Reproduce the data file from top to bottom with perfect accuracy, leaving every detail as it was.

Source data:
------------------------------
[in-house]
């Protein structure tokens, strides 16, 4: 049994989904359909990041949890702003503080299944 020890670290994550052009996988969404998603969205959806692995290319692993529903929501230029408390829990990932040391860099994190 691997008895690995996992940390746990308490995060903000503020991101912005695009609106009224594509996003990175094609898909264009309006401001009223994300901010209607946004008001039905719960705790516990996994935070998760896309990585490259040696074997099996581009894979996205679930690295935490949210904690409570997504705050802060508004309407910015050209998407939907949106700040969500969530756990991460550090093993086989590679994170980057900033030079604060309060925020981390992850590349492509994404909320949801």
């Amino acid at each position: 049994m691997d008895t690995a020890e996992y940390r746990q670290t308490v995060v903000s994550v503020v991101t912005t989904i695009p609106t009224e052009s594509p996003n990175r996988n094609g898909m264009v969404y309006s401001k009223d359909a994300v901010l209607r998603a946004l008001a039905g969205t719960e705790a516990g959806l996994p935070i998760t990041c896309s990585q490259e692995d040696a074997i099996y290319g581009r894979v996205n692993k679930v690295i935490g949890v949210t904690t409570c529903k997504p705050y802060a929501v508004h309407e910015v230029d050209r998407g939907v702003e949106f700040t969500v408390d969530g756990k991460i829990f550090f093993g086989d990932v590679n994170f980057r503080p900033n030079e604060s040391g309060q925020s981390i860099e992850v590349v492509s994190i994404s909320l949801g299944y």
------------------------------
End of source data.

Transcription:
[in-house]
């Protein structure tokens, strides 16, 4: 049994989904359909990041949890702003503080299944 020890670290994550052009996988969404998603969205959806692995290319692993529903929501230029408390829990990932040391860099994190 691997008895690995996992940390746990308490995060903000503020991101912005695009609106009224594509996003990175094609898909264009309006401001009223994300901010209607946004008001039905719960705790516990996994935070998760896309990585490259040696074997099996581009894979996205679930690295935490949210904690409570997504705050802060508004309407910015050209998407939907949106700040969500969530756990991460550090093993086989590679994170980057900033030079604060309060925020981390992850590349492509994404909320949801």
């Amino acid at each position: 049994m691997d008895t690995a020890e996992y940390r746990q670290t308490v995060v903000s994550v503020v991101t912005t989904i695009p609106t009224e052009s594509p996003n990175r996988n094609g898909m264009v969404y309006s401001k009223d359909a994300v901010l209607r998603a946004l008001a039905g969205t719960e705790a516990g959806l996994p935070i998760t990041c896309s990585q490259e692995d040696a074997i099996y290319g581009r894979v996205n692993k679930v690295i935490g949890v949210t904690t409570c529903k997504p705050y802060a929501v508004h309407e910015v230029d050209r998407g939907v702003e949106f700040t969500v408390d969530g756990k991460i829990f550090f093993g086989d990932v590679n994170f980057r503080p900033n030079e604060s040391g309060q925020s981390i860099e992850v590349v492509s994190i994404s909320l949801g299944y």